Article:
Even if Simba's pride doesn't walk your way, the sheer beauty of Klein's Camp's private concession astounds. Because the area it sits in doesn't technically fall under Serengeti rules, our guides could go off-road and even drive well into the night. A surprise dinner under the stars might just pop up, complete with bonfires, sing-a-long sessions (cue Kenyan pop classic 'Jambo Bwana') and a barbecue that boasts the best of Tanzanian cuisine.
But for a truly luxurious update, we recommend andBeyond's Bateleur Camp, a lodge at the foot of the Oloololo escarpment (the rim of the Great Rift Valley) in Kenya's Maasai Mara National Reserve that's been given more than a fresh coat of paint last April. This is glamping at its finest, where your room is in fact a tented suite, outfitted with contemporary smarts like USB and numerous power plugs, an outdoor shower and a clever use of glass to highlight and conceal. Imagine a Louis Vuitton trunk coming to life, with exotic fabrics, plush armchairs, Indiana Jones paraphernalia and of course, a gym in a bag — just in case 'fitspo' strikes. Then there's the expansive verandah, where — thankfully — a gated fence protects you from any predators lurking around.
In a game drive, fortune favours the patient, not the bold. Bateleur Camp's guide, Massek, knows this, as we waited patiently for a group of lionesses to plot their attack on the unsuspecting herd. All it takes is just one to be led astray before these femme fatales aim for execution. Meanwhile, you've scored front row seats in the jeep, making a mental note: Don't forget to breathe. Like a BBC documentary coming alive, the chase began.
You'll learn a lot from Massek — David Attenborough who? This is a guy who'll pick up poop from the floor to wax lyrical about its contributors, and who'll trace the Milky Way with his fingers as you both gaze into infinity and beyond. He'll pick out herbs en route, crushing them into the palms of your hands so you'll inhale the romance that this abundance of nature brings, as well as some natural insect repellent.
It's these very same hands that'll scramble eggs for you on the plains, hours before a cheetah-spotting drive. Similar to Klein's Camp and along andBeyond's vein of unforgettable, bespoke experiences, pop-up dining's the real treat here. We're not talking pre-packed sandwiches — eggs, bacon and other breakfast fare are prepared a la minute as your group huddle about a large tree for shade... before making sure there aren't any leopards, of course.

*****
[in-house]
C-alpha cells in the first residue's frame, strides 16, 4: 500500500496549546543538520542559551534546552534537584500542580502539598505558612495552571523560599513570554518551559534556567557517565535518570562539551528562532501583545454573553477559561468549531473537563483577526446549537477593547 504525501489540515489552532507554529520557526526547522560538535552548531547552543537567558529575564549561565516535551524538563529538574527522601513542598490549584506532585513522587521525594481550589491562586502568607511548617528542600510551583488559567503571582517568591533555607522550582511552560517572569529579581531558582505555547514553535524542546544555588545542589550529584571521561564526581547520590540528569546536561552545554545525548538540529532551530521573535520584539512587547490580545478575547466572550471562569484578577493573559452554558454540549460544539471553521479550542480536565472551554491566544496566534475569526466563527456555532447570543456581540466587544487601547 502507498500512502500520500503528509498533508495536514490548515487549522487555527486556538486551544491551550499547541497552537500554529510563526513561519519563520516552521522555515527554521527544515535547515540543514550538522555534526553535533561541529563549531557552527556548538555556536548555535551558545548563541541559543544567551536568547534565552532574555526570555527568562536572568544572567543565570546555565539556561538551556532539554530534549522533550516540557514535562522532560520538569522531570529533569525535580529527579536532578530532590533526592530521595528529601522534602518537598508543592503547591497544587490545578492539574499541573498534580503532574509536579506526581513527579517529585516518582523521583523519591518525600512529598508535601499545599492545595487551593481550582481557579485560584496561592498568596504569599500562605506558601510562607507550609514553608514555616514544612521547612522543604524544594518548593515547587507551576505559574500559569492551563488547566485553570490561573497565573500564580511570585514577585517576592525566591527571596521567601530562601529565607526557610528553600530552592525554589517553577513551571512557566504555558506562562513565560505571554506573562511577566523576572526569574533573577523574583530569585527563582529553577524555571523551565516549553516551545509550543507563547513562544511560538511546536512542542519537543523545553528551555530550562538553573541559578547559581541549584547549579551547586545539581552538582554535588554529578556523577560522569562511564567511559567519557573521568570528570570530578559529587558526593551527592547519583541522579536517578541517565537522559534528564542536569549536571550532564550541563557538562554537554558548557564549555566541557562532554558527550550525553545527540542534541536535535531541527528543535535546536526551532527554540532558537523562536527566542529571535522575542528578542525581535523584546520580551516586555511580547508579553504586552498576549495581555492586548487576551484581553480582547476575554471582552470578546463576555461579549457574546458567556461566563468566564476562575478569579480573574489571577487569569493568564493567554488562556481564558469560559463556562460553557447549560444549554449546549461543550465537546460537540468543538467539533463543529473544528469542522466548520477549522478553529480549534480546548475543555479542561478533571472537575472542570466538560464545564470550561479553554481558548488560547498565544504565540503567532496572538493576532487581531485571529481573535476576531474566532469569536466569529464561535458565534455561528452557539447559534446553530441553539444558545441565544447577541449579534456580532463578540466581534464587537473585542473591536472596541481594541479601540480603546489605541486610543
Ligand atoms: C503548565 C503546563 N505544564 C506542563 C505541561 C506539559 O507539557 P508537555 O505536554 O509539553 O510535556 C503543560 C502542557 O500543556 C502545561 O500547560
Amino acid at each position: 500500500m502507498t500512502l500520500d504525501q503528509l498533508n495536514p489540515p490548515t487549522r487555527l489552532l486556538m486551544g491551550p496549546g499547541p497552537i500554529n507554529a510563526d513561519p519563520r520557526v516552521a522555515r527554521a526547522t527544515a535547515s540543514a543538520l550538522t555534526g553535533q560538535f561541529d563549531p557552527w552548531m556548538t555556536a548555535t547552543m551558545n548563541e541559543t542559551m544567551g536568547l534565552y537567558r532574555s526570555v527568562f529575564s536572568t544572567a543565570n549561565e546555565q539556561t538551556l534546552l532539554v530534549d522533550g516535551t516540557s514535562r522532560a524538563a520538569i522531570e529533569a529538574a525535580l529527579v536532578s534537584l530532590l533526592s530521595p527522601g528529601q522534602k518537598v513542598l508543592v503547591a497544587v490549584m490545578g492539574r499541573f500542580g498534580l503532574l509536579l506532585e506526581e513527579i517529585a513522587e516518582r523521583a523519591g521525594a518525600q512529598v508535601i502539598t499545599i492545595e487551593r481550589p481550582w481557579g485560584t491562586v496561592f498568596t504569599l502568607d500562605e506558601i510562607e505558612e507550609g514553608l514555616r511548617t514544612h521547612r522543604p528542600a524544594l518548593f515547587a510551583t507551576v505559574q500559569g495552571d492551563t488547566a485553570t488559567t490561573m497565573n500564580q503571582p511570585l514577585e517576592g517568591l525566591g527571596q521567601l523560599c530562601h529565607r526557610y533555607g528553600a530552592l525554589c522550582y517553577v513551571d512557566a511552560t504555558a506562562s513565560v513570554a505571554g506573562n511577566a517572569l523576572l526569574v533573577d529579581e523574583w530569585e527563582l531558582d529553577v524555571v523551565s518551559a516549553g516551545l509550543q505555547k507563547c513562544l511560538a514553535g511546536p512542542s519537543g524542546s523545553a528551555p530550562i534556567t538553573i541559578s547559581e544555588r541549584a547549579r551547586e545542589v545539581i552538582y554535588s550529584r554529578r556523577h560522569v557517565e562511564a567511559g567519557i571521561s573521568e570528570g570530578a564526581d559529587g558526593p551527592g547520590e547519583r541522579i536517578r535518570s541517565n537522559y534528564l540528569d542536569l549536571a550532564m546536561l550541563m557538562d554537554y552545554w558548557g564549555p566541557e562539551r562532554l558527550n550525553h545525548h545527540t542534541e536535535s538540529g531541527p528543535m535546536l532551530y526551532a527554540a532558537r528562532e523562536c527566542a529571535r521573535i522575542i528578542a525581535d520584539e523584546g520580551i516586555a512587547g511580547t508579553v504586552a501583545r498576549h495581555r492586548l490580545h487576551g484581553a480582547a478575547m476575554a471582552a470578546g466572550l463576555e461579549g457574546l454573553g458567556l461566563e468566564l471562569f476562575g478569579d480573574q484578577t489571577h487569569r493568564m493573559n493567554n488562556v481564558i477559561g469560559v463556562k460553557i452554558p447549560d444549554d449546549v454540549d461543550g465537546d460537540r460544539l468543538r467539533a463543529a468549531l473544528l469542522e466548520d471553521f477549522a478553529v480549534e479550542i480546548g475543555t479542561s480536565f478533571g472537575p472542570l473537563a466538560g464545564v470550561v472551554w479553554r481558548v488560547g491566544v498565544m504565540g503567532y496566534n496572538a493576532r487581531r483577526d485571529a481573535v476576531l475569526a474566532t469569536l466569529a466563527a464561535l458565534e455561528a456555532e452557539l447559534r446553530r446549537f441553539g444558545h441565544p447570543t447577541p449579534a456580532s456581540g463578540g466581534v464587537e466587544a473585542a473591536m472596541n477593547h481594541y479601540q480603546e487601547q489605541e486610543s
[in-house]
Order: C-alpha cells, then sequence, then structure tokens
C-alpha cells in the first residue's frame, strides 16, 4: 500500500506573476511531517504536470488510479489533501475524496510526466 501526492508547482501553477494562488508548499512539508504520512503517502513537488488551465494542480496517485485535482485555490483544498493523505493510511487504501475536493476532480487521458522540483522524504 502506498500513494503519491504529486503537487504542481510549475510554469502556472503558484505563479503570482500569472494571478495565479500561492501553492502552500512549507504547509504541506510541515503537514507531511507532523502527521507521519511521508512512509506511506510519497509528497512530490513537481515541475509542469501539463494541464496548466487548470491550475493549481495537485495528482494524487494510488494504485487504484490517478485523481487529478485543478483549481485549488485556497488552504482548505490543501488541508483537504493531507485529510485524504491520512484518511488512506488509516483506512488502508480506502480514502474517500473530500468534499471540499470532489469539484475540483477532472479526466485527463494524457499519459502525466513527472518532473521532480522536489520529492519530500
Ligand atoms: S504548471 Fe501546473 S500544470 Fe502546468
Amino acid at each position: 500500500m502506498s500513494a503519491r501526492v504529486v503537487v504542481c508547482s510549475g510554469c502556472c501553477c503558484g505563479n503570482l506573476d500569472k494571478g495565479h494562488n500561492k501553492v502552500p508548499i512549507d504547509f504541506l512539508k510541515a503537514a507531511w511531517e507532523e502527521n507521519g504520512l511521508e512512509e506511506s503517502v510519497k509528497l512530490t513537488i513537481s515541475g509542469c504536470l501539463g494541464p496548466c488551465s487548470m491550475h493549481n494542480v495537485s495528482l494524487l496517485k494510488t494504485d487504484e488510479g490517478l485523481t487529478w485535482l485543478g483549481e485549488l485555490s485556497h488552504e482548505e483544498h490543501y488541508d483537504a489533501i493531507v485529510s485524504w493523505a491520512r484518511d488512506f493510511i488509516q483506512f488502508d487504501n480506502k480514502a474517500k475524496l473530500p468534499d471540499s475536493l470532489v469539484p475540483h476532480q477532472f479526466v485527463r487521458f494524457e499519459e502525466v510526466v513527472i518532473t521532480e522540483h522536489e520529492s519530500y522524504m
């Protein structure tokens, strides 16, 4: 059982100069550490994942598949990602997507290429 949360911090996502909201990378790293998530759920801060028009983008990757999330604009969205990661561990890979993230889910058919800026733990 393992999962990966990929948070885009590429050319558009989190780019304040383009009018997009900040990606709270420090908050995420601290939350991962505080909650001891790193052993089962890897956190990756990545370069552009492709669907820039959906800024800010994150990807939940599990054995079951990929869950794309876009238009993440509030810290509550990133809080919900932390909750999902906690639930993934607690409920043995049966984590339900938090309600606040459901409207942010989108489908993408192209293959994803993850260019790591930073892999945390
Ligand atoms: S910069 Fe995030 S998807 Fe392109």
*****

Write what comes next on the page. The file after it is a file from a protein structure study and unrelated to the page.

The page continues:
The Maasai community are undoubtedly the heart of andBeyond's success. Coupled with other staff who hail from neighbouring towns and countries, it's the people who make such a safari trip memorable. As a hospitality operator, andBeyond understands this, and has contributed to the local community by building water projects, supporting a clinic and organising visits to a village to understand and experience firsthand what life in the community is like.
If I could rewrite the wrongs of Toto's 'Africa', I'd drop some knowledge about the factoids I've learned throughout this trip, and coo about the contours of many a Maasai woman's face. I'll rewind the persistent calls of the grey-capped warbler, relive the fear that struck when a lioness strutted her stuff inches away from my jeep, and attempt to paint the hues of the Serengeti sunset. It's going to take a lot to drag me away from Tanzania and Kenya in the future, but if there's a helping hand to make this bittersweet farewell more comfortable, it'd be andBeyond.